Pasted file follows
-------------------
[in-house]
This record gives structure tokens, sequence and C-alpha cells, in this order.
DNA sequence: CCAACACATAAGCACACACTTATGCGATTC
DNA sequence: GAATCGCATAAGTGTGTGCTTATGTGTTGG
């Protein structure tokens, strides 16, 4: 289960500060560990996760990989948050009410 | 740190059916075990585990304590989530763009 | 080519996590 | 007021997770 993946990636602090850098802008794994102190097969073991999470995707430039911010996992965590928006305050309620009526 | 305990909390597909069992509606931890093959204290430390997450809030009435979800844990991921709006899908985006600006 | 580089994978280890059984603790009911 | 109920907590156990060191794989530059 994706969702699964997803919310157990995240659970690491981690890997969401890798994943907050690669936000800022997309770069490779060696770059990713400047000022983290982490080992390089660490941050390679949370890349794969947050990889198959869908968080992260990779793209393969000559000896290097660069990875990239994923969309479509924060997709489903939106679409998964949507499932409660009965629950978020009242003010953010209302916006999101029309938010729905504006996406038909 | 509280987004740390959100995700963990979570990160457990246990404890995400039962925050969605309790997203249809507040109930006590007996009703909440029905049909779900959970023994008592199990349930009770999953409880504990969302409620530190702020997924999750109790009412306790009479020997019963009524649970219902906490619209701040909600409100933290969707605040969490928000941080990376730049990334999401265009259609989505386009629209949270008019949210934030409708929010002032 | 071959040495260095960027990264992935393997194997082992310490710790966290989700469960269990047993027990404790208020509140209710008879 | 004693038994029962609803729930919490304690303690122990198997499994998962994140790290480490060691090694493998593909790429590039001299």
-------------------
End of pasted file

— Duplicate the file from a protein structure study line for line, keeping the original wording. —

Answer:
[in-house]
This record gives structure tokens, sequence and C-alpha cells, in this order.
DNA sequence: CCAACACATAAGCACACACTTATGCGATTC
DNA sequence: GAATCGCATAAGTGTGTGCTTATGTGTTGG
């Protein structure tokens, strides 16, 4: 289960500060560990996760990989948050009410 | 740190059916075990585990304590989530763009 | 080519996590 | 007021997770 993946990636602090850098802008794994102190097969073991999470995707430039911010996992965590928006305050309620009526 | 305990909390597909069992509606931890093959204290430390997450809030009435979800844990991921709006899908985006600006 | 580089994978280890059984603790009911 | 109920907590156990060191794989530059 994706969702699964997803919310157990995240659970690491981690890997969401890798994943907050690669936000800022997309770069490779060696770059990713400047000022983290982490080992390089660490941050390679949370890349794969947050990889198959869908968080992260990779793209393969000559000896290097660069990875990239994923969309479509924060997709489903939106679409998964949507499932409660009965629950978020009242003010953010209302916006999101029309938010729905504006996406038909 | 509280987004740390959100995700963990979570990160457990246990404890995400039962925050969605309790997203249809507040109930006590007996009703909440029905049909779900959970023994008592199990349930009770999953409880504990969302409620530190702020997924999750109790009412306790009479020997019963009524649970219902906490619209701040909600409100933290969707605040969490928000941080990376730049990334999401265009259609989505386009629209949270008019949210934030409708929010002032 | 071959040495260095960027990264992935393997194997082992310490710790966290989700469960269990047993027990404790208020509140209710008879 | 004693038994029962609803729930919490304690303690122990198997499994998962994140790290480490060691090694493998593909790429590039001299």